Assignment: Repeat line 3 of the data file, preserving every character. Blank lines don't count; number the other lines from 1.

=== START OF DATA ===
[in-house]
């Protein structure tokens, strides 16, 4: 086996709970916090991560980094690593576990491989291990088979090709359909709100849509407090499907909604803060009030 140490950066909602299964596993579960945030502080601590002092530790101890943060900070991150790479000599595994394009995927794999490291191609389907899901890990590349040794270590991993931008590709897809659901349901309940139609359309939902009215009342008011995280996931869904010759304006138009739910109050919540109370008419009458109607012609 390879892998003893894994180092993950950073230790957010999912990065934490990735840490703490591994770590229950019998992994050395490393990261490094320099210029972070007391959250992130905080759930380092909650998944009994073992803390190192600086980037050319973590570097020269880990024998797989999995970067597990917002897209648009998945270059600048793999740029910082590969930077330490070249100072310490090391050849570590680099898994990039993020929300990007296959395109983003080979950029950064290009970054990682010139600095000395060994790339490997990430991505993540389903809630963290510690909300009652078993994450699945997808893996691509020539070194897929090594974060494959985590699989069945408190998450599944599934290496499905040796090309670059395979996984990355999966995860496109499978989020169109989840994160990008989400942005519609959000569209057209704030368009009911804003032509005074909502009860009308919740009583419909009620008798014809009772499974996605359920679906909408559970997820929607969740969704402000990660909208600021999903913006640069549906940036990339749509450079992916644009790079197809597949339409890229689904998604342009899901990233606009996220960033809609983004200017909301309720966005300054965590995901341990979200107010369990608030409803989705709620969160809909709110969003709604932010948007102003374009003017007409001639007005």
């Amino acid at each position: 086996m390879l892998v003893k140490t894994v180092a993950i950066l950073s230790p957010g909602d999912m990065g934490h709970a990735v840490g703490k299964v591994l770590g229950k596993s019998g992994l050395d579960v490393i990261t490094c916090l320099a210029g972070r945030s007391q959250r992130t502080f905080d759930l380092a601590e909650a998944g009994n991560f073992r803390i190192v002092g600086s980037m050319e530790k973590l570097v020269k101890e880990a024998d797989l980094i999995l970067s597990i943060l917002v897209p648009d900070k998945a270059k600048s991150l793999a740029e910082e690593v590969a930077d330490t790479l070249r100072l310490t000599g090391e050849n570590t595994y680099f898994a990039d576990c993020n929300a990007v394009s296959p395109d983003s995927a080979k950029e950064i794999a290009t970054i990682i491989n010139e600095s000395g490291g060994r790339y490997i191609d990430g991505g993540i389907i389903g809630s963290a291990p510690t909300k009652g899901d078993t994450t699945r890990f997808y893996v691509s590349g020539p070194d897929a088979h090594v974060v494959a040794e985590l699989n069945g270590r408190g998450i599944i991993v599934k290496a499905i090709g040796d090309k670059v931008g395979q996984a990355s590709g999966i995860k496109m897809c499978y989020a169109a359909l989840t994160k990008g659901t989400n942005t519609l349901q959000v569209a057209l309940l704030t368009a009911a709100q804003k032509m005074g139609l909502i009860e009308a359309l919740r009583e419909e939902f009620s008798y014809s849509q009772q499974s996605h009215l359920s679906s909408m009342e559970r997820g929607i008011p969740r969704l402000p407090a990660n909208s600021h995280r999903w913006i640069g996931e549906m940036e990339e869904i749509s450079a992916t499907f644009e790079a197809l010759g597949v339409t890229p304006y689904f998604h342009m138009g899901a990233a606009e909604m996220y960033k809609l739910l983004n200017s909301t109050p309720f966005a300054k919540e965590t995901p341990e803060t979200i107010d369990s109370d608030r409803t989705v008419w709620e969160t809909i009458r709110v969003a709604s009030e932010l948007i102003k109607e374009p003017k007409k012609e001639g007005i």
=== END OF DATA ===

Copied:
């Amino acid at each position: 086996m390879l892998v003893k140490t894994v180092a993950i950066l950073s230790p957010g909602d999912m990065g934490h709970a990735v840490g703490k299964v591994l770590g229950k596993s019998g992994l050395d579960v490393i990261t490094c916090l320099a210029g972070r945030s007391q959250r992130t502080f905080d759930l380092a601590e909650a998944g009994n991560f073992r803390i190192v002092g600086s980037m050319e530790k973590l570097v020269k101890e880990a024998d797989l980094i999995l970067s597990i943060l917002v897209p648009d900070k998945a270059k600048s991150l793999a740029e910082e690593v590969a930077d330490t790479l070249r100072l310490t000599g090391e050849n570590t595994y680099f898994a990039d576990c993020n929300a990007v394009s296959p395109d983003s995927a080979k950029e950064i794999a290009t970054i990682i491989n010139e600095s000395g490291g060994r790339y490997i191609d990430g991505g993540i389907i389903g809630s963290a291990p510690t909300k009652g899901d078993t994450t699945r890990f997808y893996v691509s590349g020539p070194d897929a088979h090594v974060v494959a040794e985590l699989n069945g270590r408190g998450i599944i991993v599934k290496a499905i090709g040796d090309k670059v931008g395979q996984a990355s590709g999966i995860k496109m897809c499978y989020a169109a359909l989840t994160k990008g659901t989400n942005t519609l349901q959000v569209a057209l309940l704030t368009a009911a709100q804003k032509m005074g139609l909502i009860e009308a359309l919740r009583e419909e939902f009620s008798y014809s849509q009772q499974s996605h009215l359920s679906s909408m009342e559970r997820g929607i008011p969740r969704l402000p407090a990660n909208s600021h995280r999903w913006i640069g996931e549906m940036e990339e869904i749509s450079a992916t499907f644009e790079a197809l010759g597949v339409t890229p304006y689904f998604h342009m138009g899901a990233a606009e909604m996220y960033k809609l739910l983004n200017s909301t109050p309720f966005a300054k919540e965590t995901p341990e803060t979200i107010d369990s109370d608030r409803t989705v008419w709620e969160t809909i009458r709110v969003a709604s009030e932010l948007i102003k109607e374009p003017k007409k012609e001639g007005i």